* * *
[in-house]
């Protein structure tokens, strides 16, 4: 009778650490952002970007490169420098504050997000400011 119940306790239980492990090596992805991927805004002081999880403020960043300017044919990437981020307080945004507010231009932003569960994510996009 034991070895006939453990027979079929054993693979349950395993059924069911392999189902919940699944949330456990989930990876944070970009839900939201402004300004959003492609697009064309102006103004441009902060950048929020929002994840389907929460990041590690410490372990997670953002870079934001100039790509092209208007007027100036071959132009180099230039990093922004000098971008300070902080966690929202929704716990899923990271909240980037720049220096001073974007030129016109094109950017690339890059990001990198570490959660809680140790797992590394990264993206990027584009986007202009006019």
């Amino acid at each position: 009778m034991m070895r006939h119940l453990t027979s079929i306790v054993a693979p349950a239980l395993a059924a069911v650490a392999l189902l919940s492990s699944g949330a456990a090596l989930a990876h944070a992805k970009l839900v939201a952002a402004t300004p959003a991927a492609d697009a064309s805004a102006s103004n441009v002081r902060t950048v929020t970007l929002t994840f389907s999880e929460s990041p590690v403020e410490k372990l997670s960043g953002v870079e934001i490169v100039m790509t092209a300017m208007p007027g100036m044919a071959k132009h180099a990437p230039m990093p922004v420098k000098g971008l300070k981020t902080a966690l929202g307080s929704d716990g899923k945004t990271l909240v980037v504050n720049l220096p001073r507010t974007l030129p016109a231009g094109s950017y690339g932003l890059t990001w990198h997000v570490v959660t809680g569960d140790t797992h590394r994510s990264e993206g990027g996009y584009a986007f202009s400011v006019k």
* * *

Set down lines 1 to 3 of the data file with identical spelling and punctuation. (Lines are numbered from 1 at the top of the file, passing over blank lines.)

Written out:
[in-house]
């Protein structure tokens, strides 16, 4: 009778650490952002970007490169420098504050997000400011 119940306790239980492990090596992805991927805004002081999880403020960043300017044919990437981020307080945004507010231009932003569960994510996009 034991070895006939453990027979079929054993693979349950395993059924069911392999189902919940699944949330456990989930990876944070970009839900939201402004300004959003492609697009064309102006103004441009902060950048929020929002994840389907929460990041590690410490372990997670953002870079934001100039790509092209208007007027100036071959132009180099230039990093922004000098971008300070902080966690929202929704716990899923990271909240980037720049220096001073974007030129016109094109950017690339890059990001990198570490959660809680140790797992590394990264993206990027584009986007202009006019």
């Amino acid at each position: 009778m034991m070895r006939h119940l453990t027979s079929i306790v054993a693979p349950a239980l395993a059924a069911v650490a392999l189902l919940s492990s699944g949330a456990a090596l989930a990876h944070a992805k970009l839900v939201a952002a402004t300004p959003a991927a492609d697009a064309s805004a102006s103004n441009v002081r902060t950048v929020t970007l929002t994840f389907s999880e929460s990041p590690v403020e410490k372990l997670s960043g953002v870079e934001i490169v100039m790509t092209a300017m208007p007027g100036m044919a071959k132009h180099a990437p230039m990093p922004v420098k000098g971008l300070k981020t902080a966690l929202g307080s929704d716990g899923k945004t990271l909240v980037v504050n720049l220096p001073r507010t974007l030129p016109a231009g094109s950017y690339g932003l890059t990001w990198h997000v570490v959660t809680g569960d140790t797992h590394r994510s990264e993206g990027g996009y584009a986007f202009s400011v006019k």